0

A faceplant is a fall onto one's face. I hypothesize it was created by skaters, derived from the trick "handplant"; that's slightly bolstered by names.org. Can anyone find better info? Be careful searching if you don't want to see injuries.

2
  • Please give the Wiktionary information. Is this not adequate? Commented Jan 31, 2018 at 0:23
  • What does the dictionary tell you about the etymology of plant?
    – Drew
    Commented Jan 31, 2018 at 1:38

4 Answers 4

2

According to the OED (free page!!!), it dates back to the 80s:

(noun)
After gaining the fastest first intermediate time, he hooked an edge and did a ‘face plant’.
Globe & Mail (Toronto), 16 Jan. 1981

(verb)
Even if you're face-planting all the way down Ruthie's Run, you want people in the chairlift above to say, ‘Who is that guy lying in the snow bleeding? Great suit though.’
Toronto Star, 13 Dec. 1986

It's not clear to me what sport the first one refers to (I can't find the full thing online), but I suspect it may be referring to skiing or snowboarding.

Here's another early example that I found on my own (this is definitely skiing):

OK, but that's not always easy when you're hitting every kind of snow, from fast to face-plant stop.
Christian Science Monitor (Boston, MA), 1982


Unfortunately, the OED entry for "hand plant" is not as good, so I have not been able to find an example of it that predates "face plant". If "hand plant" is earlier, I think that it would make sense as the origin of the expression.

Here are the earliest examples I can find for "hand plant":

Other moves are called basic hand plants, bean plants and egg plants.
"Soaring and diving, they're never skate-bored" The San Diego Union-Tribune - March 6, 1984

"The Cab," got up and performed some of his hand-plant magic in his final run en route to a fourth-place finish.
"Flair in the air shredding the streets on skates bruises some of the game's biggest wheels" The Mercury News (San Jose, CA), September 5, 1985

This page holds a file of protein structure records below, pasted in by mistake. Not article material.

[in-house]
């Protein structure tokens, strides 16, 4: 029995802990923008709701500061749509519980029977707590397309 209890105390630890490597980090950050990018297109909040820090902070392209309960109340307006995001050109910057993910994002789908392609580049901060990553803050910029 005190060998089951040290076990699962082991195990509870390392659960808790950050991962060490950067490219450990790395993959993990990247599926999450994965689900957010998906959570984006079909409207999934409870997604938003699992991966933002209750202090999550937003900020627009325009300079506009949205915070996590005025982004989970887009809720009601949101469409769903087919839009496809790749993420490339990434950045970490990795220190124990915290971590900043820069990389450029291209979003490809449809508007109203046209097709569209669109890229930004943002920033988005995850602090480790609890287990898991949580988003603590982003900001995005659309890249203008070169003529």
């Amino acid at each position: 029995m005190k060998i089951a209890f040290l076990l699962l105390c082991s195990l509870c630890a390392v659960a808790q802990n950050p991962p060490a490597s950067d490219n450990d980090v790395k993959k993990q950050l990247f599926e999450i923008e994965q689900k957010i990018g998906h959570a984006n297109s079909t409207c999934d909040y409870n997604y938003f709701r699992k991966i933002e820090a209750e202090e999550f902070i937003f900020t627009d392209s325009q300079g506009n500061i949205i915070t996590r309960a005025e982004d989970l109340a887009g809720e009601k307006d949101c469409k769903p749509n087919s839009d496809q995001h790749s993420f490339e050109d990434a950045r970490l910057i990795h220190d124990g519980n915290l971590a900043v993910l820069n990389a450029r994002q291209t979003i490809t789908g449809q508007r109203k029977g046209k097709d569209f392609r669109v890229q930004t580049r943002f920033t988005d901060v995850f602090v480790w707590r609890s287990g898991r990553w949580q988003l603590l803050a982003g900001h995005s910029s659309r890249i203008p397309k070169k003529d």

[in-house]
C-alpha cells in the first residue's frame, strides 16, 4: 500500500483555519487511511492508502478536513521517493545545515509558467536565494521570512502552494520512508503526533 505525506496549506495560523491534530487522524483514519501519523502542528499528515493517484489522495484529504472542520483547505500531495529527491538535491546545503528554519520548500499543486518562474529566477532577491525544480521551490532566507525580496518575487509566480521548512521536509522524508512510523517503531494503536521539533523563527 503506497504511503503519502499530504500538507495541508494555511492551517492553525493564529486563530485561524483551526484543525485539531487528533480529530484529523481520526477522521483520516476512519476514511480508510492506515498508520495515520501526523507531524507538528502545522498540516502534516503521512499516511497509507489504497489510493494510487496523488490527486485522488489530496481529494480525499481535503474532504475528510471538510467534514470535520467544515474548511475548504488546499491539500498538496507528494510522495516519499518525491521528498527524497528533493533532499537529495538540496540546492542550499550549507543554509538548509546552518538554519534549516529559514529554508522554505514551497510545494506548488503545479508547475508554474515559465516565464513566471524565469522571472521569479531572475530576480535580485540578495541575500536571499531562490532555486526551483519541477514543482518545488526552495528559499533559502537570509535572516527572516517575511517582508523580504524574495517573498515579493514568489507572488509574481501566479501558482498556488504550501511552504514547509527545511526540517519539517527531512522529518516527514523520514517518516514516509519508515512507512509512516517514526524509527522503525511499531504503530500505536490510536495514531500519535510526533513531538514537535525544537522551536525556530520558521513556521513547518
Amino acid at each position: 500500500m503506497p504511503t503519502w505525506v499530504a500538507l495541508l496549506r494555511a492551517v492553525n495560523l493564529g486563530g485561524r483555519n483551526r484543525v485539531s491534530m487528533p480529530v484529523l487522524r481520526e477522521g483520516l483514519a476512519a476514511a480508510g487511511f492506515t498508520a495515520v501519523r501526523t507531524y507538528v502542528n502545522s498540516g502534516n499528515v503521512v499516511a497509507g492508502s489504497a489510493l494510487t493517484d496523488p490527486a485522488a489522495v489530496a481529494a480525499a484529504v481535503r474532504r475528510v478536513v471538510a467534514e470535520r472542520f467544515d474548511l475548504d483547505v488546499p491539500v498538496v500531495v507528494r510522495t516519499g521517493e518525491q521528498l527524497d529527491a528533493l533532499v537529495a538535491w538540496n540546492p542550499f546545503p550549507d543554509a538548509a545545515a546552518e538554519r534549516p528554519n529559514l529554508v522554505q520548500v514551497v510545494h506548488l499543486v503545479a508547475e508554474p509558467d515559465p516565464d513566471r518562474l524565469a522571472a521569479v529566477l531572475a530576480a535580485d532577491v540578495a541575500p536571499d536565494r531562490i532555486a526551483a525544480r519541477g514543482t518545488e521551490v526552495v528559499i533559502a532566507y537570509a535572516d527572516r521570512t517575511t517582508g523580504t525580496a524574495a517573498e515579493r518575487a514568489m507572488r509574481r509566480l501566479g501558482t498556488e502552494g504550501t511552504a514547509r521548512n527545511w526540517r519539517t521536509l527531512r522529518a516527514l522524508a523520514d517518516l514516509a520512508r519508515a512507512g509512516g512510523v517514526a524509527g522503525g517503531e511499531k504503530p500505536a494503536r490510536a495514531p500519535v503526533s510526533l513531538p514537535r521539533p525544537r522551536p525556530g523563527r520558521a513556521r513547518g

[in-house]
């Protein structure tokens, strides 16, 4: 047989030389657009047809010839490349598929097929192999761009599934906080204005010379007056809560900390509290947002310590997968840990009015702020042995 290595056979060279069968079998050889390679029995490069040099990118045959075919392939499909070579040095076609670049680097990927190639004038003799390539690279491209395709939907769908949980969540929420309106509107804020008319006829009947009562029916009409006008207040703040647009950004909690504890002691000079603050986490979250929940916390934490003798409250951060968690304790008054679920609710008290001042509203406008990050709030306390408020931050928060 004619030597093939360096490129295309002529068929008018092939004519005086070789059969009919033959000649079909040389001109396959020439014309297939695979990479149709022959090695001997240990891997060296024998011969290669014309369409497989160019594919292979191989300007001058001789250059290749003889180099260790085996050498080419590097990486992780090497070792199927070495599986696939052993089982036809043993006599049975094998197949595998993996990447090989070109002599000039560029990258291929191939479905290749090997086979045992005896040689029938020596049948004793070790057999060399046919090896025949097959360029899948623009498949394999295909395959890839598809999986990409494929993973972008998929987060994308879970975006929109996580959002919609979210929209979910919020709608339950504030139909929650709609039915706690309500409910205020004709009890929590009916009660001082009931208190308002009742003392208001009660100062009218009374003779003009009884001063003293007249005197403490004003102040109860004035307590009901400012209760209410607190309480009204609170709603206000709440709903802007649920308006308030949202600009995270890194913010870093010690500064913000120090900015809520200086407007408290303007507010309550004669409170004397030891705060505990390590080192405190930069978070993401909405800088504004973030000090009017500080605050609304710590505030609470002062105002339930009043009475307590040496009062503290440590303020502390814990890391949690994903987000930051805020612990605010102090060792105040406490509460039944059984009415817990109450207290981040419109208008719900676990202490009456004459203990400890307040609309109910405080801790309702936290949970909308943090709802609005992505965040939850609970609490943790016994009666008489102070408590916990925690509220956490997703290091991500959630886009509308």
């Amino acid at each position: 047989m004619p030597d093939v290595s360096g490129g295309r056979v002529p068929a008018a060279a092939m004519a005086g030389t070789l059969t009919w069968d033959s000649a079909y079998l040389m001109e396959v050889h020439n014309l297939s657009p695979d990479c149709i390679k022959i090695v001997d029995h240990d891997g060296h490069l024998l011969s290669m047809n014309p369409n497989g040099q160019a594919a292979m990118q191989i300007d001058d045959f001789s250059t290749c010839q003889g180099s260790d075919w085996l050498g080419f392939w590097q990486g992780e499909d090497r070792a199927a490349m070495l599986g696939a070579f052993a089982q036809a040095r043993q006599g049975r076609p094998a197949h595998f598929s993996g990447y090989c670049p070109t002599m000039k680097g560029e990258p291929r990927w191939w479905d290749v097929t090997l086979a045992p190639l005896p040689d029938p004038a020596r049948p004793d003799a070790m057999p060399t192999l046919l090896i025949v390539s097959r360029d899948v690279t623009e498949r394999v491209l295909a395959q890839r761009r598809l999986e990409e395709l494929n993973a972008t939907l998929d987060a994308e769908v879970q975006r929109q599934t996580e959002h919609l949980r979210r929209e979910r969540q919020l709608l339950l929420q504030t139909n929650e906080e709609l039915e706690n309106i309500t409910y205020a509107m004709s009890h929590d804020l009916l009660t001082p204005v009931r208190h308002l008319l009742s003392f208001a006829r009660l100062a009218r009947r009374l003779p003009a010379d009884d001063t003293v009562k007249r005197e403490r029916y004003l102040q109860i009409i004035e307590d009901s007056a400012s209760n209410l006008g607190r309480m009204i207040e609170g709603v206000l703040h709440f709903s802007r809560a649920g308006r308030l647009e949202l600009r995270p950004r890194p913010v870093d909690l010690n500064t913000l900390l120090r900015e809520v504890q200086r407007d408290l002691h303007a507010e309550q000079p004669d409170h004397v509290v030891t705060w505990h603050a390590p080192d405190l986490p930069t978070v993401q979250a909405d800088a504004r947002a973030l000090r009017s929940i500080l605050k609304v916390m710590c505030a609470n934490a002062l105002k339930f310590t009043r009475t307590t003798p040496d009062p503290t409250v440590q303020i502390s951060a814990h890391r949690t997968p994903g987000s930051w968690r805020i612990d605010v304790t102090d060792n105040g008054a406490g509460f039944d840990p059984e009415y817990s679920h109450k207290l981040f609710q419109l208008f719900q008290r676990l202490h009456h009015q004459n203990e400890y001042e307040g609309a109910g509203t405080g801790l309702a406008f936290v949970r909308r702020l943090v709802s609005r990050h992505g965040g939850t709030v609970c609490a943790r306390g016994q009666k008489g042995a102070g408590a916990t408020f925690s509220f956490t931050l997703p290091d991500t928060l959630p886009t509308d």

4

I was there.

Early 1980s, New England ski slopes.

While Alpine skiing, which is done with ski poles, there is an action that the skier makes with his pole to help him change direction. It's called a "pole-plant". A pole-plant is accomplished by stabbing the ski pole straight down into the snow, or "planting" it.

So when a skier ended up falling face-first into the snow, it was simply a matter of replacing the word "pole" with "face" to describe the event. Usually preceded by the word "nice".

1
  • 1
    Your answer could be improved with additional supporting information. Please edit to add further details, such as citations or documentation, so that others can confirm that your answer is correct. You can find more information on how to write good answers in the help center.
    – Community Bot
    Commented Jan 8, 2022 at 18:00
1

I'm pretty sure the word derives from the verb form of plant, especially these versions:

    • a : to put or set in the ground for growth - plant seeds
    • b : to set or sow with seeds or plants c : implant

    • a : to place in or on the ground
    • b : to place firmly or forcibly - planted a hard blow on his chin

When you faceplant, you hit the ground with your face. Often this is part of a spectacular fall. In some contexts, your face will literally dig into the surface as you hit. When skiing, for instance, you will often dig a little ways into the snow when you crash face first. Other times the "planting" is more metaphorical, you just hit so hard that it may seem as if your face could have dug in to the ground.

0

I was there. Late seventies, early 80s. Skateboarders invented the term, riffing on "handplant", a popular lip trick.

1
  • 1
    Your answer could be improved with additional supporting information. Please edit to add further details, such as citations or documentation, so that others can confirm that your answer is correct. You can find more information on how to write good answers in the help center.
    – Community Bot
    Commented Oct 11, 2023 at 16:41

Your Answer

By clicking “Post Your Answer”, you agree to our terms of service and acknowledge you have read our privacy policy.

Not the answer you're looking for? Browse other questions tagged or ask your own question.